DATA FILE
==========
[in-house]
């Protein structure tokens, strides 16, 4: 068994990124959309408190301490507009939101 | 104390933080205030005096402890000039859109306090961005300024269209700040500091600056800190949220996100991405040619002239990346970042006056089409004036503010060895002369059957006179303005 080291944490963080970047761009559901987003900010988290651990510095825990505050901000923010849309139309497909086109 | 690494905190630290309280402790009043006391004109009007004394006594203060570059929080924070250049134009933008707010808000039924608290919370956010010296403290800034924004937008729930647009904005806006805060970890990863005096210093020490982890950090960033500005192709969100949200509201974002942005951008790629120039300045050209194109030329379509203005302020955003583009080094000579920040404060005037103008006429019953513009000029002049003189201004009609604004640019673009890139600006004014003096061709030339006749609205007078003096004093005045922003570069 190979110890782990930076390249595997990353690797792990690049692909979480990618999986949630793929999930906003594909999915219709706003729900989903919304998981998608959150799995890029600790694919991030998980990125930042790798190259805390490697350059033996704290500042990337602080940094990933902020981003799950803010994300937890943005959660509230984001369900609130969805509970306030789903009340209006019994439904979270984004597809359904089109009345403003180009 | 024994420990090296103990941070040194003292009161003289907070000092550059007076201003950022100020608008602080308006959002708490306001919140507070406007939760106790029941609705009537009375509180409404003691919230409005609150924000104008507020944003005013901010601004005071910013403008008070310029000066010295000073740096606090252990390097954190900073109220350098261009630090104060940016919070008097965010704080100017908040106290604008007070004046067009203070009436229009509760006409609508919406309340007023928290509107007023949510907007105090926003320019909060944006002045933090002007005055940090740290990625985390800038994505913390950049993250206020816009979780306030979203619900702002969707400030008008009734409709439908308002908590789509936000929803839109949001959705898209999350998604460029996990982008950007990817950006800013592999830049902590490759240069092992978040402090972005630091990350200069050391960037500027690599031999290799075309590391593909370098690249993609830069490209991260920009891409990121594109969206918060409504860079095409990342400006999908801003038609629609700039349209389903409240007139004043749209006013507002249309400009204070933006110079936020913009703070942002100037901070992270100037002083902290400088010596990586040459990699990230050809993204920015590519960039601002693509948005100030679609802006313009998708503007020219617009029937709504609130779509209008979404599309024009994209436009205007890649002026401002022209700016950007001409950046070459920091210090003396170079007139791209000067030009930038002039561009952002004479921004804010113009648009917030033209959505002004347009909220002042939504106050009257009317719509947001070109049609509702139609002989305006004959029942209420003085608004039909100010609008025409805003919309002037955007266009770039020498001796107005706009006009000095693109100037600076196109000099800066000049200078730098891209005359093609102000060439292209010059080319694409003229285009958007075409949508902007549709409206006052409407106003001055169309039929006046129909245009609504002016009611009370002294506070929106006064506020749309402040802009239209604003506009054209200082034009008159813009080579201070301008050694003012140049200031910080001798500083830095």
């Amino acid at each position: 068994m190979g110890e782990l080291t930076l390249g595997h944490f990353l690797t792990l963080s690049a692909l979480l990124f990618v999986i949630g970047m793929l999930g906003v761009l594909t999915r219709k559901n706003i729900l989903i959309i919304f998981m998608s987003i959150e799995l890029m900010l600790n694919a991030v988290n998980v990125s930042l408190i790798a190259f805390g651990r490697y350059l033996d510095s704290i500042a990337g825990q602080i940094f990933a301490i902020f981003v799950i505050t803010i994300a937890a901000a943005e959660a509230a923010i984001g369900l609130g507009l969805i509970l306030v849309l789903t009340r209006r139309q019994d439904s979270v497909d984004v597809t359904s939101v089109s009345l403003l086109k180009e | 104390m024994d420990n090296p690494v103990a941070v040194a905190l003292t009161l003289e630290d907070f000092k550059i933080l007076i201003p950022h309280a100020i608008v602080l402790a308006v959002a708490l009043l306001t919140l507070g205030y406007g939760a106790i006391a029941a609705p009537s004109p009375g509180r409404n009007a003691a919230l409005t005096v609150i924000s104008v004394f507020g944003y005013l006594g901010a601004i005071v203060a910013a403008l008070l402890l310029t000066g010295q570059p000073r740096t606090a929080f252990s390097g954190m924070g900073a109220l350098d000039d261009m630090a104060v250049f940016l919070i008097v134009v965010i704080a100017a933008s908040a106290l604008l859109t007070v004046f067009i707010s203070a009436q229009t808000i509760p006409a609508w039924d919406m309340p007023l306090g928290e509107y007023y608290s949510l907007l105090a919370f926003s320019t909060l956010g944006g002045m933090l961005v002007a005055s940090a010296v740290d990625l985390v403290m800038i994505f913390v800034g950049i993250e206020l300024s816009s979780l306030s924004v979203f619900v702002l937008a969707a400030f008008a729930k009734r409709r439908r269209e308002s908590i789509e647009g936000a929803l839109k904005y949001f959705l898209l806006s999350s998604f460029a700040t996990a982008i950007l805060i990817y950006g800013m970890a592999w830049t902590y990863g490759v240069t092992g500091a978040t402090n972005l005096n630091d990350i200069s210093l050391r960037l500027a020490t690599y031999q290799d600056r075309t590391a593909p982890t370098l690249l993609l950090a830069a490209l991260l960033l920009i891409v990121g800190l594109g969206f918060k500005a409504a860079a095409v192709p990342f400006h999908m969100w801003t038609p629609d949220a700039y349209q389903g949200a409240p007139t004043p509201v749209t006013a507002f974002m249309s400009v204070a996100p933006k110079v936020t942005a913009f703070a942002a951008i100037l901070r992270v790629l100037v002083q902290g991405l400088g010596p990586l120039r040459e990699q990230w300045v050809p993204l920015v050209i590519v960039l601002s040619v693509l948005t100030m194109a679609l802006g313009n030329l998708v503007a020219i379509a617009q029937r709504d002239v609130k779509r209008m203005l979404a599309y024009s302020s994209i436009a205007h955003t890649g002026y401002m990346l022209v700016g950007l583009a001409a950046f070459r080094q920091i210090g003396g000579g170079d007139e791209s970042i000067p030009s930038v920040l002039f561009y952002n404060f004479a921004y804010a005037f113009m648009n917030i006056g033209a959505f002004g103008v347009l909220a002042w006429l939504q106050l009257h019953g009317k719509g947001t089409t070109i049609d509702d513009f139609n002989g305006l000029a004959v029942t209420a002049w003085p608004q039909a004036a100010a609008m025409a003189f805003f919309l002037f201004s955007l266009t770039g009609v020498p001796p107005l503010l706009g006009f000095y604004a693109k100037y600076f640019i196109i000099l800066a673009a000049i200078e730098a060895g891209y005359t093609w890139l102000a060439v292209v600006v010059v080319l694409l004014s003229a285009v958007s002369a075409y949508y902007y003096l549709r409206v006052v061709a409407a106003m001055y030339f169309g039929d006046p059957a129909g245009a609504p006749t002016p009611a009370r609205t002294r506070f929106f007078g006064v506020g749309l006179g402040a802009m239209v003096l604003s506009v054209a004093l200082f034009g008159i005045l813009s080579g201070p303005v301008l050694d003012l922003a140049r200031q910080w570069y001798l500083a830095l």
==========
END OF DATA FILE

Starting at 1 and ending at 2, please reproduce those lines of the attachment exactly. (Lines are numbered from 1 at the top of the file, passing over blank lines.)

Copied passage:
[in-house]
């Protein structure tokens, strides 16, 4: 068994990124959309408190301490507009939101 | 104390933080205030005096402890000039859109306090961005300024269209700040500091600056800190949220996100991405040619002239990346970042006056089409004036503010060895002369059957006179303005 080291944490963080970047761009559901987003900010988290651990510095825990505050901000923010849309139309497909086109 | 690494905190630290309280402790009043006391004109009007004394006594203060570059929080924070250049134009933008707010808000039924608290919370956010010296403290800034924004937008729930647009904005806006805060970890990863005096210093020490982890950090960033500005192709969100949200509201974002942005951008790629120039300045050209194109030329379509203005302020955003583009080094000579920040404060005037103008006429019953513009000029002049003189201004009609604004640019673009890139600006004014003096061709030339006749609205007078003096004093005045922003570069 190979110890782990930076390249595997990353690797792990690049692909979480990618999986949630793929999930906003594909999915219709706003729900989903919304998981998608959150799995890029600790694919991030998980990125930042790798190259805390490697350059033996704290500042990337602080940094990933902020981003799950803010994300937890943005959660509230984001369900609130969805509970306030789903009340209006019994439904979270984004597809359904089109009345403003180009 | 024994420990090296103990941070040194003292009161003289907070000092550059007076201003950022100020608008602080308006959002708490306001919140507070406007939760106790029941609705009537009375509180409404003691919230409005609150924000104008507020944003005013901010601004005071910013403008008070310029000066010295000073740096606090252990390097954190900073109220350098261009630090104060940016919070008097965010704080100017908040106290604008007070004046067009203070009436229009509760006409609508919406309340007023928290509107007023949510907007105090926003320019909060944006002045933090002007005055940090740290990625985390800038994505913390950049993250206020816009979780306030979203619900702002969707400030008008009734409709439908308002908590789509936000929803839109949001959705898209999350998604460029996990982008950007990817950006800013592999830049902590490759240069092992978040402090972005630091990350200069050391960037500027690599031999290799075309590391593909370098690249993609830069490209991260920009891409990121594109969206918060409504860079095409990342400006999908801003038609629609700039349209389903409240007139004043749209006013507002249309400009204070933006110079936020913009703070942002100037901070992270100037002083902290400088010596990586040459990699990230050809993204920015590519960039601002693509948005100030679609802006313009998708503007020219617009029937709504609130779509209008979404599309024009994209436009205007890649002026401002022209700016950007001409950046070459920091210090003396170079007139791209000067030009930038002039561009952002004479921004804010113009648009917030033209959505002004347009909220002042939504106050009257009317719509947001070109049609509702139609002989305006004959029942209420003085608004039909100010609008025409805003919309002037955007266009770039020498001796107005706009006009000095693109100037600076196109000099800066000049200078730098891209005359093609102000060439292209010059080319694409003229285009958007075409949508902007549709409206006052409407106003001055169309039929006046129909245009609504002016009611009370002294506070929106006064506020749309402040802009239209604003506009054209200082034009008159813009080579201070301008050694003012140049200031910080001798500083830095």